Did you know you could understand your child’s inner world through their dreams? Yes, you can! I have talked with Shiri Hergass who is a mother, clinical social worker and dream therapist who knows how a child’s inner world could be interpreted through their dreams. The following is an example of a child’s dream and how Shiri has been able to understand the child’s inner world through that dream.
“Mummy!!! I had a wonderful dream tonight!” Doron cried beside my bed. “It was just so beautiful” she smiled before recounting her dream. “We were together looking for a new father and brother and we found some beautiful ones with blond hair and blue eyes, and then we were put in jail but we ran away and found a beautiful new home, and the police didn’t even know we ran away so they didn’t look for us so we could live in our new house.”
Was this a beautiful, happy dream? Ordinarily I would assume that this dream signaled dissatisfaction with her family members, given that she seemed to be seeking a new father and brother. However I know from past experience not to judge Doron’s dreams at face value, but to question her thoughts on their significance.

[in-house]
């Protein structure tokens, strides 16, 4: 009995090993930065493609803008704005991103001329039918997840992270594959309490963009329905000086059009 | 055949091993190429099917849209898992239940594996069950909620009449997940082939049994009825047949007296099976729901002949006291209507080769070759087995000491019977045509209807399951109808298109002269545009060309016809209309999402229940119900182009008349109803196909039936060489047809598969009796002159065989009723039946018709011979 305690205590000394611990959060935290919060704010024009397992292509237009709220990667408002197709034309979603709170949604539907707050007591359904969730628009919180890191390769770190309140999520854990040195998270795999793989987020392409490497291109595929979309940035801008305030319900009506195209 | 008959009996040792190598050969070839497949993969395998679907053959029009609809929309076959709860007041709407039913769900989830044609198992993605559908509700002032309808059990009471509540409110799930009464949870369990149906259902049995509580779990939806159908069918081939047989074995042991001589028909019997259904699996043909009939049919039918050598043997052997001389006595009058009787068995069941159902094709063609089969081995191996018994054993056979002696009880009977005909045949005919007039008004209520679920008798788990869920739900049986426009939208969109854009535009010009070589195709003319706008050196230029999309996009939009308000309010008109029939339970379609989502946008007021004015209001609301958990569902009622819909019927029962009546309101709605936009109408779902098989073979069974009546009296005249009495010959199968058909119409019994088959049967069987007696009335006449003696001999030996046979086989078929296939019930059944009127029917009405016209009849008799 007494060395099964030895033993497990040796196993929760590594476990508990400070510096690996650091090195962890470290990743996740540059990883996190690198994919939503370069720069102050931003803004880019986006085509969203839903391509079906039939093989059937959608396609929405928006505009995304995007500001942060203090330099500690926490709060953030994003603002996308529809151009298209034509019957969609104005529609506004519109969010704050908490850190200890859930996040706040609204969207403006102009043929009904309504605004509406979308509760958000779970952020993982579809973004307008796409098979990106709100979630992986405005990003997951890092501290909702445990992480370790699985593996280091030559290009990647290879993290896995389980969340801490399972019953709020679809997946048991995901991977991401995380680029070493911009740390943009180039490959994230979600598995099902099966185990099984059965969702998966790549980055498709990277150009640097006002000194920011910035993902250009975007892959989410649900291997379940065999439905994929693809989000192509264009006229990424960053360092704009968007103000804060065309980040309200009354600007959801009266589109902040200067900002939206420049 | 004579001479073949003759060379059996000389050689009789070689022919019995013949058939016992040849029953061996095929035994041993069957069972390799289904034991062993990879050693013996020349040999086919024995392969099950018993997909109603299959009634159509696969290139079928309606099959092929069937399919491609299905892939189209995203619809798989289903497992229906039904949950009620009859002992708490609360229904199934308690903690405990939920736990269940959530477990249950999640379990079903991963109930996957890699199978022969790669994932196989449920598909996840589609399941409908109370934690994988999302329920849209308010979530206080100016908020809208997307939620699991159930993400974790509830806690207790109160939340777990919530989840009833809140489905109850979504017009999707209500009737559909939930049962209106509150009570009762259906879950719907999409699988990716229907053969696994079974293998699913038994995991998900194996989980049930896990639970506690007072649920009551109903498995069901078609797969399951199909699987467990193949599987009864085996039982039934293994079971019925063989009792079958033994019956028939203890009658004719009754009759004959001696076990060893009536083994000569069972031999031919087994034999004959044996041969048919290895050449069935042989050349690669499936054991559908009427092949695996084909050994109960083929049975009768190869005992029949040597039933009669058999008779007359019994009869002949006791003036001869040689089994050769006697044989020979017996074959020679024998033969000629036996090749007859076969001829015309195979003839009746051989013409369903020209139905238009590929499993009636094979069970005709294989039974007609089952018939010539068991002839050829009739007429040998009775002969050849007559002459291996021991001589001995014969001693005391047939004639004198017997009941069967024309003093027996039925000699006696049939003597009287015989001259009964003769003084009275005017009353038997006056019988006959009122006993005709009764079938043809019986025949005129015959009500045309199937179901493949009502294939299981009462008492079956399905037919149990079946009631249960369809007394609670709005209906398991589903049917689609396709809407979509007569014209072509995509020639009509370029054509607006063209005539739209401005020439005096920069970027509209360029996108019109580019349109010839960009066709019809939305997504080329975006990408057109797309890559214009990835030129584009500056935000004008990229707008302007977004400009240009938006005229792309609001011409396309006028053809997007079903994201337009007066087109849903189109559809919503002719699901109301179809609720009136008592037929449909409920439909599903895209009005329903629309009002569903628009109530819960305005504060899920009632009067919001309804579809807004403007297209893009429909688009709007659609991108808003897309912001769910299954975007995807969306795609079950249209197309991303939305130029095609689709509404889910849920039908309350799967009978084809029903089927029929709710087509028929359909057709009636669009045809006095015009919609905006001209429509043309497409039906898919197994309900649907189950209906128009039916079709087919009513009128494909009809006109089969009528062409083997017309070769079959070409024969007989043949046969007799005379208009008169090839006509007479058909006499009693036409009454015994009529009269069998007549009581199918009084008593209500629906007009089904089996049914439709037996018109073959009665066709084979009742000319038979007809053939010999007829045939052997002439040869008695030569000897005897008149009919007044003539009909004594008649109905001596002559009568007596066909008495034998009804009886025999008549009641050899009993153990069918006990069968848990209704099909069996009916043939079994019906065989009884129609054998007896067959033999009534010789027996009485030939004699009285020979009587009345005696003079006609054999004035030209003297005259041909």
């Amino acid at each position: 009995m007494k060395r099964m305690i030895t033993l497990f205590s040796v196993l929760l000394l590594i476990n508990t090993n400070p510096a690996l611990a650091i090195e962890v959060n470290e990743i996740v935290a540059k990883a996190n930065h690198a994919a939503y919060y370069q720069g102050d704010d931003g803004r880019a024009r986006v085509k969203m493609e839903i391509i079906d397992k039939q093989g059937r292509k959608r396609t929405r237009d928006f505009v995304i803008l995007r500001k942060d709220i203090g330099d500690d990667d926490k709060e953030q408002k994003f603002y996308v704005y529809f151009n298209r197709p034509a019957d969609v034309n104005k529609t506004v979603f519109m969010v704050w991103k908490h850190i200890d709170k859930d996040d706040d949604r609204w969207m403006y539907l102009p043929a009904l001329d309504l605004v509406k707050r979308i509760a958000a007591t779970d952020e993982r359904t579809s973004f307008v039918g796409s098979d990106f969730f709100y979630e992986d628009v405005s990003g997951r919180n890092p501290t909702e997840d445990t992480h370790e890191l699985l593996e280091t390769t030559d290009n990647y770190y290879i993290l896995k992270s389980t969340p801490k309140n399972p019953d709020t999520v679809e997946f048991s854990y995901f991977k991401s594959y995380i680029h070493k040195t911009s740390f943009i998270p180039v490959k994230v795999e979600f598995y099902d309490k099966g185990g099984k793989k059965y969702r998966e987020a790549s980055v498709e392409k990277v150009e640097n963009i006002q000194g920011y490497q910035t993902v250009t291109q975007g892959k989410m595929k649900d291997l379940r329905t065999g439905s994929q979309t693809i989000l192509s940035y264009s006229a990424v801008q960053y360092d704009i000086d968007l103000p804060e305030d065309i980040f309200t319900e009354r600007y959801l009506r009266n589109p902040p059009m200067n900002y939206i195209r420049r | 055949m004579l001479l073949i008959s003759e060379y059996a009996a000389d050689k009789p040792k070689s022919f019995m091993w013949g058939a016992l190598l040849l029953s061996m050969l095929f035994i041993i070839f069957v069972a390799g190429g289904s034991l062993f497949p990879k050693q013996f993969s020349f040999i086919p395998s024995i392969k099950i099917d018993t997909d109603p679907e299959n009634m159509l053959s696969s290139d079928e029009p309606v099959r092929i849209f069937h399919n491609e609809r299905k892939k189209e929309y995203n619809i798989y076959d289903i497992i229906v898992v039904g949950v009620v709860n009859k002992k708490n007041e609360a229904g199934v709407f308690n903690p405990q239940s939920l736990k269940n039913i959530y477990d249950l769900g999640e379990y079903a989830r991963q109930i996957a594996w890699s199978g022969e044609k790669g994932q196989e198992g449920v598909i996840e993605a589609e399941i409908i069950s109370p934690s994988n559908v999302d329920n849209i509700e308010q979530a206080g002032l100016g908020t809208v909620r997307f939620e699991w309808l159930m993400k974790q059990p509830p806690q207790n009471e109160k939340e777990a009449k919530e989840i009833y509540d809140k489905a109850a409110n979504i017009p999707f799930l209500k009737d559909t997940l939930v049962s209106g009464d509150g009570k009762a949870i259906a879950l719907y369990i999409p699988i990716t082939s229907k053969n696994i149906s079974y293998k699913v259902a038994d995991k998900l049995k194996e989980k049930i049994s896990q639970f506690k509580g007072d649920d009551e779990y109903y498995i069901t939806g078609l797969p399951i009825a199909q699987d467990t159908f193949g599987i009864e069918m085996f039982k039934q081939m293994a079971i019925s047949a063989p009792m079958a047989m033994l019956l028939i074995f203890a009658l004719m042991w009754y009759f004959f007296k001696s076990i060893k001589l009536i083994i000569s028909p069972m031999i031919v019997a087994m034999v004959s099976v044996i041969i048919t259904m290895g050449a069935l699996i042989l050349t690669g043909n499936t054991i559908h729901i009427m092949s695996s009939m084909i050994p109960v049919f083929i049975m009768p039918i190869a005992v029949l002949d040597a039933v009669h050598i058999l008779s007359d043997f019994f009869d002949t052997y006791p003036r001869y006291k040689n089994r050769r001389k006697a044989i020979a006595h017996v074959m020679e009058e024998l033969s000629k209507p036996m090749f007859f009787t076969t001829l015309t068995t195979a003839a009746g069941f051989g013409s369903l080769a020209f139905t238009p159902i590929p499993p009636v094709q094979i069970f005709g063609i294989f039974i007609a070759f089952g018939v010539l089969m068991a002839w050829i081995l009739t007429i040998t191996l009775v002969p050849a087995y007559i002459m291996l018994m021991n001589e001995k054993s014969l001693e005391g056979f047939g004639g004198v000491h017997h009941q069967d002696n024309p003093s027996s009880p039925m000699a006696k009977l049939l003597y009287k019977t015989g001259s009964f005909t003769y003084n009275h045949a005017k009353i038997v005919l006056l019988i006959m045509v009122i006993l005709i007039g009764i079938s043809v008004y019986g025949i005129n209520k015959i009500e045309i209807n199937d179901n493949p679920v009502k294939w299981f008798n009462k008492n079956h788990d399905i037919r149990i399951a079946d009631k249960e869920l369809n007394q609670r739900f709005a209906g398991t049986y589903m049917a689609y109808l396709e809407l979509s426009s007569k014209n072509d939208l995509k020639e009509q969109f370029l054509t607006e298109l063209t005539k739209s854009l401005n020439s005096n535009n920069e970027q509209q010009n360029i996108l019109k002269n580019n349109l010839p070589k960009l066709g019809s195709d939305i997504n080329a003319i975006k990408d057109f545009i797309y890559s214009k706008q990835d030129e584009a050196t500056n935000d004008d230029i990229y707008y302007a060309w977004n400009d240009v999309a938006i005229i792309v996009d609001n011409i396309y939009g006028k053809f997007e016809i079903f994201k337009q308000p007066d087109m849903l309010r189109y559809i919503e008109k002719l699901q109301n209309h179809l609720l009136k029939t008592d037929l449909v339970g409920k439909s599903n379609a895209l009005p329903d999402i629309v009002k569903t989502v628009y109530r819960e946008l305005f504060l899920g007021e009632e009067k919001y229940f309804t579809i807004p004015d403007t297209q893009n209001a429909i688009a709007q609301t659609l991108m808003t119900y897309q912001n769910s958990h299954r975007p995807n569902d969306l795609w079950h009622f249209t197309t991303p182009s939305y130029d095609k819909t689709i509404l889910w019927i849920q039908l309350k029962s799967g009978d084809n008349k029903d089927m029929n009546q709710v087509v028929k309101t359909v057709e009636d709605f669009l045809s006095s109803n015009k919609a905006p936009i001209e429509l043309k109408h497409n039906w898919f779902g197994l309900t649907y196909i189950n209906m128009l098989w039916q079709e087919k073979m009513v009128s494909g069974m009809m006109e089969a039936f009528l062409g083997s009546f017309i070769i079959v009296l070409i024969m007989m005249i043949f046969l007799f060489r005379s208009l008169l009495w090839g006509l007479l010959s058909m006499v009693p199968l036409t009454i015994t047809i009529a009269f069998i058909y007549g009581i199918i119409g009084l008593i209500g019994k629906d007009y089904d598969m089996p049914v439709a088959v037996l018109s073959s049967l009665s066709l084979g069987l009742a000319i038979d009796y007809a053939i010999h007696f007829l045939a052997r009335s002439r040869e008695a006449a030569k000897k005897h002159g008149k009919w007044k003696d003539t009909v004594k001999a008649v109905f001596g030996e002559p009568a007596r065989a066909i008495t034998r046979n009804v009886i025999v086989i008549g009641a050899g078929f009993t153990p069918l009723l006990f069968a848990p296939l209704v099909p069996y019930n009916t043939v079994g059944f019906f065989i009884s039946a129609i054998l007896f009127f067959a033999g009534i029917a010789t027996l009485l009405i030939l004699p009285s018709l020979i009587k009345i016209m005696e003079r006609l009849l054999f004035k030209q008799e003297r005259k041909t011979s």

“What would you name your dream?” I asked.
“Moving countries”, she answered cheerfully.
“And what does this dream teach you?”
She thought about this and then answered confidently “that you can do things that seem very scary and then they end up being fun and beautiful.”
“Oh” I answered smiling to myself. We immigrated to Australia eight month ago, and throughout this time I have been aided by Doron’s dreams to know what she is feeling and how she is coping with the big change. Dreams are an amazing window that can give us access to, and understanding of, our children’s inner world.
Doron is not a verbal child and has trouble expressing herself. She finds it difficult to tell a story and share her day or feelings. When asked, “how was school” she rarely comes up with a longer answer than “fine” or “boring”. This is the same reply we get to questions such as “why are you sad?” Or “You look worried?” I can see she wants to speak but words get in her way.